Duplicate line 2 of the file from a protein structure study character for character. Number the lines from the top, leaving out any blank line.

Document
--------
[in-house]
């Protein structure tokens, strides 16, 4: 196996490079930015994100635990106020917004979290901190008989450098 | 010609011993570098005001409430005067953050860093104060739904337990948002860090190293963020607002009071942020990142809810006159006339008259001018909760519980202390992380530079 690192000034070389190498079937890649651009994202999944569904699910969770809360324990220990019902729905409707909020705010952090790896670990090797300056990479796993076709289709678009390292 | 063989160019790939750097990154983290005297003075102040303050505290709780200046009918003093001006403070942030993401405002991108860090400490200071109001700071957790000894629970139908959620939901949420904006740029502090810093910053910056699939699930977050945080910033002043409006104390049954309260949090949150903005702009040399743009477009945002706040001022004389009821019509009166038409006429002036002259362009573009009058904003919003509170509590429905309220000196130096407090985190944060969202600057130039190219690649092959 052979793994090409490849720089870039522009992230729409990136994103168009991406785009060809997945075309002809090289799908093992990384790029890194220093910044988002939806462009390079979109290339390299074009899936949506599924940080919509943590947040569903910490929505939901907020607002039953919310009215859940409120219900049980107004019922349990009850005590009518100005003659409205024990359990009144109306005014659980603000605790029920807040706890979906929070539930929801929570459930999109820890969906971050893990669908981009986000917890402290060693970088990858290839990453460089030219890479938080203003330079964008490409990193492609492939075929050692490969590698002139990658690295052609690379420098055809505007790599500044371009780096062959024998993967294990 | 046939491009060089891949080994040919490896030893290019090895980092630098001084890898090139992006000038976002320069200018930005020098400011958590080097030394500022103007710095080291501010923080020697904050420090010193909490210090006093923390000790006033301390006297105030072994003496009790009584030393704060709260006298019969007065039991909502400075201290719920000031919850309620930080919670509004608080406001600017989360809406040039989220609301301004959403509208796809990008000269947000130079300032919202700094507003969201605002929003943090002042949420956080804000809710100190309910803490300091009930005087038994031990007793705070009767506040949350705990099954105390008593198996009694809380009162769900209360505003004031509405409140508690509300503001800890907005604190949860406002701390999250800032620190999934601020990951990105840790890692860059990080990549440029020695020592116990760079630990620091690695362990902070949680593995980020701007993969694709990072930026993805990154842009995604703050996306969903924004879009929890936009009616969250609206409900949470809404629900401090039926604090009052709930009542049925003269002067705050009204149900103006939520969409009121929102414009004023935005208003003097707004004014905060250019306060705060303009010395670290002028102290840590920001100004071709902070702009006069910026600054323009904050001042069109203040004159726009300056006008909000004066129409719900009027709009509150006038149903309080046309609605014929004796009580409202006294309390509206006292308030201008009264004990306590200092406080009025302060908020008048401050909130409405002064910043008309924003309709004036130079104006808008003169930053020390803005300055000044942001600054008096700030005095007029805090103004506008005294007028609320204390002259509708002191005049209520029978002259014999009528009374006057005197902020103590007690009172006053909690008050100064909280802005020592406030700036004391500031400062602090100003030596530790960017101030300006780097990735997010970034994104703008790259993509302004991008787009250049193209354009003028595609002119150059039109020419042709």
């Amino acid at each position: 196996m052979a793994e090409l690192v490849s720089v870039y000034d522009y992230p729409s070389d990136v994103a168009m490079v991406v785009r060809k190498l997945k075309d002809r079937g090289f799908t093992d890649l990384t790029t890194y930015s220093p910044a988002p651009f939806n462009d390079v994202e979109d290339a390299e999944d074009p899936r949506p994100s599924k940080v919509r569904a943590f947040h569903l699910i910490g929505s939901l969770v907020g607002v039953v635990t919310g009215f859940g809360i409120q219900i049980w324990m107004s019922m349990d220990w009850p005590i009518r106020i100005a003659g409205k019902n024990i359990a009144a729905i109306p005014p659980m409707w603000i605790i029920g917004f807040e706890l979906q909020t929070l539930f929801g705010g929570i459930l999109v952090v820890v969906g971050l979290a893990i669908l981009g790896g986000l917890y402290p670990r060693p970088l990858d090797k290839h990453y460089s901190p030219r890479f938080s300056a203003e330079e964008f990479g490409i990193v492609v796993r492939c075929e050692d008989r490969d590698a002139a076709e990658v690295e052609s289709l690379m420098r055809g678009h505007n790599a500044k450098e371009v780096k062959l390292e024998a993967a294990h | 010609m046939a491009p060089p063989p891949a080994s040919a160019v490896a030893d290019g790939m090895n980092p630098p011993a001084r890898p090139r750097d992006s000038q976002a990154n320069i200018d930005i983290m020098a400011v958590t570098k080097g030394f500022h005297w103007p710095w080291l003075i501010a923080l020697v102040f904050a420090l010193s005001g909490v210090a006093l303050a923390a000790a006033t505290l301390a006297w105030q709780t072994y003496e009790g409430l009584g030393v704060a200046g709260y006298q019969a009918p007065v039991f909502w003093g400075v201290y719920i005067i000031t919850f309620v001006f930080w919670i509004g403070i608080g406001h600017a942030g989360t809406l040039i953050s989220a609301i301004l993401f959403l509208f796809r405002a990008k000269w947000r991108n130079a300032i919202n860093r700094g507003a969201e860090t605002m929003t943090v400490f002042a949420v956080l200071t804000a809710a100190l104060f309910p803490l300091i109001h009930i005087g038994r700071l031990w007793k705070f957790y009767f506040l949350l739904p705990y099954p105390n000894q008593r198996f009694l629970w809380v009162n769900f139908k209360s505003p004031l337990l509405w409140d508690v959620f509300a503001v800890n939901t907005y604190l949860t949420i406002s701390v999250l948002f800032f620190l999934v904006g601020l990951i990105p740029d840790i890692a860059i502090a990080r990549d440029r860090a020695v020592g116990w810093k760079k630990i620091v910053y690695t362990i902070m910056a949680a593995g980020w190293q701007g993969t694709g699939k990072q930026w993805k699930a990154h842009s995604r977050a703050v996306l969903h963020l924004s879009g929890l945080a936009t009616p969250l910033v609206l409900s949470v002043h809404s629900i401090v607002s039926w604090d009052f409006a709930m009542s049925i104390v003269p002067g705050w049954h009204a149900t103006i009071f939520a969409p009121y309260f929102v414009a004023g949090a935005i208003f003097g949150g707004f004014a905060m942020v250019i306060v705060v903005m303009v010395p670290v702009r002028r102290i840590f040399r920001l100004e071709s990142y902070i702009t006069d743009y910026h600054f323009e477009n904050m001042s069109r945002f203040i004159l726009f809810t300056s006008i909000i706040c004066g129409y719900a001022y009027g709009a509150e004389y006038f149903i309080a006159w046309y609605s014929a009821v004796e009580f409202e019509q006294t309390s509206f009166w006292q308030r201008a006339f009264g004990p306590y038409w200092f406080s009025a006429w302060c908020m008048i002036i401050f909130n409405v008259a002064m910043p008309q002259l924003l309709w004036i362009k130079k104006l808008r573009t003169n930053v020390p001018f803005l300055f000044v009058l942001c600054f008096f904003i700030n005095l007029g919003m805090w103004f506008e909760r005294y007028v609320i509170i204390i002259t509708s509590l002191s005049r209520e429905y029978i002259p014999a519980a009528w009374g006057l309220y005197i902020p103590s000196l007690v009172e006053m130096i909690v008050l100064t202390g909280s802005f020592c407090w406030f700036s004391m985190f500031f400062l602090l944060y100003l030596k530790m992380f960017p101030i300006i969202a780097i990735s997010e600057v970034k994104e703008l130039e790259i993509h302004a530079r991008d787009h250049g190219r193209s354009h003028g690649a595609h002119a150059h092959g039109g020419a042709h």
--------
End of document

């Protein structure tokens, strides 16, 4: 196996490079930015994100635990106020917004979290901190008989450098 | 010609011993570098005001409430005067953050860093104060739904337990948002860090190293963020607002009071942020990142809810006159006339008259001018909760519980202390992380530079 690192000034070389190498079937890649651009994202999944569904699910969770809360324990220990019902729905409707909020705010952090790896670990090797300056990479796993076709289709678009390292 | 063989160019790939750097990154983290005297003075102040303050505290709780200046009918003093001006403070942030993401405002991108860090400490200071109001700071957790000894629970139908959620939901949420904006740029502090810093910053910056699939699930977050945080910033002043409006104390049954309260949090949150903005702009040399743009477009945002706040001022004389009821019509009166038409006429002036002259362009573009009058904003919003509170509590429905309220000196130096407090985190944060969202600057130039190219690649092959 052979793994090409490849720089870039522009992230729409990136994103168009991406785009060809997945075309002809090289799908093992990384790029890194220093910044988002939806462009390079979109290339390299074009899936949506599924940080919509943590947040569903910490929505939901907020607002039953919310009215859940409120219900049980107004019922349990009850005590009518100005003659409205024990359990009144109306005014659980603000605790029920807040706890979906929070539930929801929570459930999109820890969906971050893990669908981009986000917890402290060693970088990858290839990453460089030219890479938080203003330079964008490409990193492609492939075929050692490969590698002139990658690295052609690379420098055809505007790599500044371009780096062959024998993967294990 | 046939491009060089891949080994040919490896030893290019090895980092630098001084890898090139992006000038976002320069200018930005020098400011958590080097030394500022103007710095080291501010923080020697904050420090010193909490210090006093923390000790006033301390006297105030072994003496009790009584030393704060709260006298019969007065039991909502400075201290719920000031919850309620930080919670509004608080406001600017989360809406040039989220609301301004959403509208796809990008000269947000130079300032919202700094507003969201605002929003943090002042949420956080804000809710100190309910803490300091009930005087038994031990007793705070009767506040949350705990099954105390008593198996009694809380009162769900209360505003004031509405409140508690509300503001800890907005604190949860406002701390999250800032620190999934601020990951990105840790890692860059990080990549440029020695020592116990760079630990620091690695362990902070949680593995980020701007993969694709990072930026993805990154842009995604703050996306969903924004879009929890936009009616969250609206409900949470809404629900401090039926604090009052709930009542049925003269002067705050009204149900103006939520969409009121929102414009004023935005208003003097707004004014905060250019306060705060303009010395670290002028102290840590920001100004071709902070702009006069910026600054323009904050001042069109203040004159726009300056006008909000004066129409719900009027709009509150006038149903309080046309609605014929004796009580409202006294309390509206006292308030201008009264004990306590200092406080009025302060908020008048401050909130409405002064910043008309924003309709004036130079104006808008003169930053020390803005300055000044942001600054008096700030005095007029805090103004506008005294007028609320204390002259509708002191005049209520029978002259014999009528009374006057005197902020103590007690009172006053909690008050100064909280802005020592406030700036004391500031400062602090100003030596530790960017101030300006780097990735997010970034994104703008790259993509302004991008787009250049193209354009003028595609002119150059039109020419042709």